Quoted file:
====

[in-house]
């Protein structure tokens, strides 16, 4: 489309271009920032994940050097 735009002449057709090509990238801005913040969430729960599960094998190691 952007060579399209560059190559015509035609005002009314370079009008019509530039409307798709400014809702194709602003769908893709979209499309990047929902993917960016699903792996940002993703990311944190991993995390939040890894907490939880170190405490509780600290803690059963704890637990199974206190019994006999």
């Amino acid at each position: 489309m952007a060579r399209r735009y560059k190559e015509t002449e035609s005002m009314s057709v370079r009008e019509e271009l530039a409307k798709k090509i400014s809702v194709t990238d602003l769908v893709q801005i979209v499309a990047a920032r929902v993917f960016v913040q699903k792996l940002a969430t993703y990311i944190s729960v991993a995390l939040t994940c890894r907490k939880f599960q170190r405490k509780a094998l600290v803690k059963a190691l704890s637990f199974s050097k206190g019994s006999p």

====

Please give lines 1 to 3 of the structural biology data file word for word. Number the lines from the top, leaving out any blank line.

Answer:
[in-house]
């Protein structure tokens, strides 16, 4: 489309271009920032994940050097 735009002449057709090509990238801005913040969430729960599960094998190691 952007060579399209560059190559015509035609005002009314370079009008019509530039409307798709400014809702194709602003769908893709979209499309990047929902993917960016699903792996940002993703990311944190991993995390939040890894907490939880170190405490509780600290803690059963704890637990199974206190019994006999």
């Amino acid at each position: 489309m952007a060579r399209r735009y560059k190559e015509t002449e035609s005002m009314s057709v370079r009008e019509e271009l530039a409307k798709k090509i400014s809702v194709t990238d602003l769908v893709q801005i979209v499309a990047a920032r929902v993917f960016v913040q699903k792996l940002a969430t993703y990311i944190s729960v991993a995390l939040t994940c890894r907490k939880f599960q170190r405490k509780a094998l600290v803690k059963a190691l704890s637990f199974s050097k206190g019994s006999p």